editorial done on request

and as usual, the benq editorial was mathy and didn't explain much

i can't explain this problem succintly, so it's best if you just go read the thing for yourself

this is one of those "wth" problems where you have literally no clue how to do it except for the brutiest of brute forces

but anyways after some malding it's possible for us to figure out that each permutation can be decomposed into a series of "cycles"

take for example this permutation: ```py [1, 3, 2, 5, 4] ``` then we can take cows 4 & 5, put them in their own group, and do the same for cows 1-3

each step, the cows in each group rotate, and it takes `the_size_of_their_group` steps
for the cows to go back to their original position

so the amt of time it takes for this permutation to come together is just
the LCM (least common multiple) of all the group sizes

so this problem can be transformed into the following:

given a number `n`

what's the sum over all distinct values of the LCMs of all partitions of `n`?

one tiny problem

the number of partitions of a `n` increases EXPONENTIALLY as `n` increases

good thing we only have to count the # of distinct LCMs

because after some more malding, it's possible to notice
that there's a specific section of all the partitions that
can represent the entire class of LCMs

idk bout you, but when i think of LCMs i think of prime factors

so how about we think about (the transformed) problem from the perspective
of prime numbers?

so let's set our `n` to a medium number, say, `50`

let's also do a random partition, such as
```py
[36, 9, 7, 1]
```
the LCM of this is \( 36 \cdot 7 = 252 \)

but here's the thing

this partition here, consisting entirely of just prime powers:
```py
[4, 9, 7, 1, 1, (26 more 1's), 1, 1]
```
achieves the same LCM with less space taken up! (the 1's can be considered empty space to a certain degree)

so i have a proposal i'd like to make

no matterWHATpartition we use, there is always going to be a partition consistingonlyof prime powers and 1's that has the same LCM

not really sure how to prove this, it just comes kinda intuitively tbh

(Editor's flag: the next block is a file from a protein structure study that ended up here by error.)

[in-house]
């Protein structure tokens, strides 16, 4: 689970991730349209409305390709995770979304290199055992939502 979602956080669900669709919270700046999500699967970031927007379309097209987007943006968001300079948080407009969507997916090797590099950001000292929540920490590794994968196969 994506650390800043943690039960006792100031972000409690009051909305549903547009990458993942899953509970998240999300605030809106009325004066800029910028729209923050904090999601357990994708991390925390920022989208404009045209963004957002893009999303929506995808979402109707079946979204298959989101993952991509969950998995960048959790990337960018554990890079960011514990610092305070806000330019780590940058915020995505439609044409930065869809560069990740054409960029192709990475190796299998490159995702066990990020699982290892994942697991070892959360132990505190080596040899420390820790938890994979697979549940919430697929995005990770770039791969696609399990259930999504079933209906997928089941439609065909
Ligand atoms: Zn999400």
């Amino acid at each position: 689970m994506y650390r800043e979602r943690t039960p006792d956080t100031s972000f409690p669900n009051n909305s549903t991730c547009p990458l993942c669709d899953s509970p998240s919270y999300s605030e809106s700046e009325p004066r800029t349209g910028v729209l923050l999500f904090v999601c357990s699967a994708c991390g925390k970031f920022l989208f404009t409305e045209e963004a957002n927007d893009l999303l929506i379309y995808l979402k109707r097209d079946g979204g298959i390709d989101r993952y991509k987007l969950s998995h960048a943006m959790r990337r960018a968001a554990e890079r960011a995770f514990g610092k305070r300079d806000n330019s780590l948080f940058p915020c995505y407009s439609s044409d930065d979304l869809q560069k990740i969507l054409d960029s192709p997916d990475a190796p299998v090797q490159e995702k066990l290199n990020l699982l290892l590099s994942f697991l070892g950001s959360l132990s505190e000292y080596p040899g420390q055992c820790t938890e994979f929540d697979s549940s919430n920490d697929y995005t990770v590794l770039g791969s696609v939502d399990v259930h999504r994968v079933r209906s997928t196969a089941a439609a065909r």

so just trust me on this

i mean you can just transform all partitions into a partition only of prime powers
with the same LCM by just taking the prime factors and putting them in

there's always going to be enough space btw trust me

ok so now we know that we only have to check prime powers

but here's the kicker

that observation was only like 1/3 of the actual problem

we now have to actually implement it

btw this problem is dp if you didn't know, to get this you have to just kinda feel it in your bones or look @ some problem tags

so uh let's let
```
dp[i] = sum of all the LCMs of the partitions whose relevant prime powers sum up to i
```
(for example, `[64, 9, 1, 1, 1]`

would
have its LCM accounted for in `dp[73]`)

of course, we aren't just going to be only using this array- we're going to go through all prime powers and update the array accordingly

now comes the part of actually figuring out the relation

say we were to add a random prime power \( p^x \) to some partition.
how would this affect the LCM given that we know the partition knows
nothing of \( p \) initially?

well, it would just multiply the LCM by \( p^x \)!

so i guess for each prime power, we just go through all the existing elements of `dp`, and then multiply it by said prime power and then go?

hm

yeah that should work, since we know that none of the partitions we've considered
have whatever current prime power we're considering

so yeah that's it, the code follows:

```java import java.io.*; import java.math.BigInteger; import java.util.*; /** * 2020 us open gold * also this is slow mostly bc of the bigintegers * if you want like super speed, just switch to longs and do everything mod the mod idk */ public class Exercise { public static void main(String[] args) throws IOException { StringTokenizer initial = new StringTokenizer( new BufferedReader(new FileReader("exercise.in")).readLine() ); int cowNum = Integer.parseInt(initial.nextToken()); BigInteger mod = new BigInteger(initial.nextToken()); // the sum of all the LCMs of the prime powers that sum to i (the array index) BigInteger[] totalWithSum = new BigInteger[cowNum + 1]; Arrays.fill(totalWithSum, BigInteger.ZERO); totalWithSum[0] = new BigInteger("1"); for (int i = 2; i <= cowNum; i++) { if (!prime(i)) { continue; } /* * keep another array where we store the updates so the prime * powers of a single number don't go harrassing each other */ BigInteger[] updatedTotal = totalWithSum.clone(); for (int p = i; p <= cowNum; p *= i) { // go through all prime powers for (int from = 0; from + p <= cowNum; from++) { updatedTotal[from + p] = updatedTotal[from + p].add( totalWithSum[from].multiply(new BigInteger(String.valueOf(p))) ); } } totalWithSum = updatedTotal; } BigInteger total = BigInteger.ZERO; for (BigInteger prod : totalWithSum) { total = total.add(prod); } total = total.mod(mod); PrintWriter written = new PrintWriter("exercise.out"); written.println(total); written.close(); } // sauce: https://www.geeksforgeeks.org/primality-test-set-1-introduction-and-school-method private static boolean prime(int n) { if (n <= 1) return false; if (n <= 3) return true; if (n % 2 == 0 || n % 3 == 0) return false; for (int i = 5; i * i <= n; i = i + 6) if (n % i == 0 || n % (i + 2) == 0) return false; return true; } } ```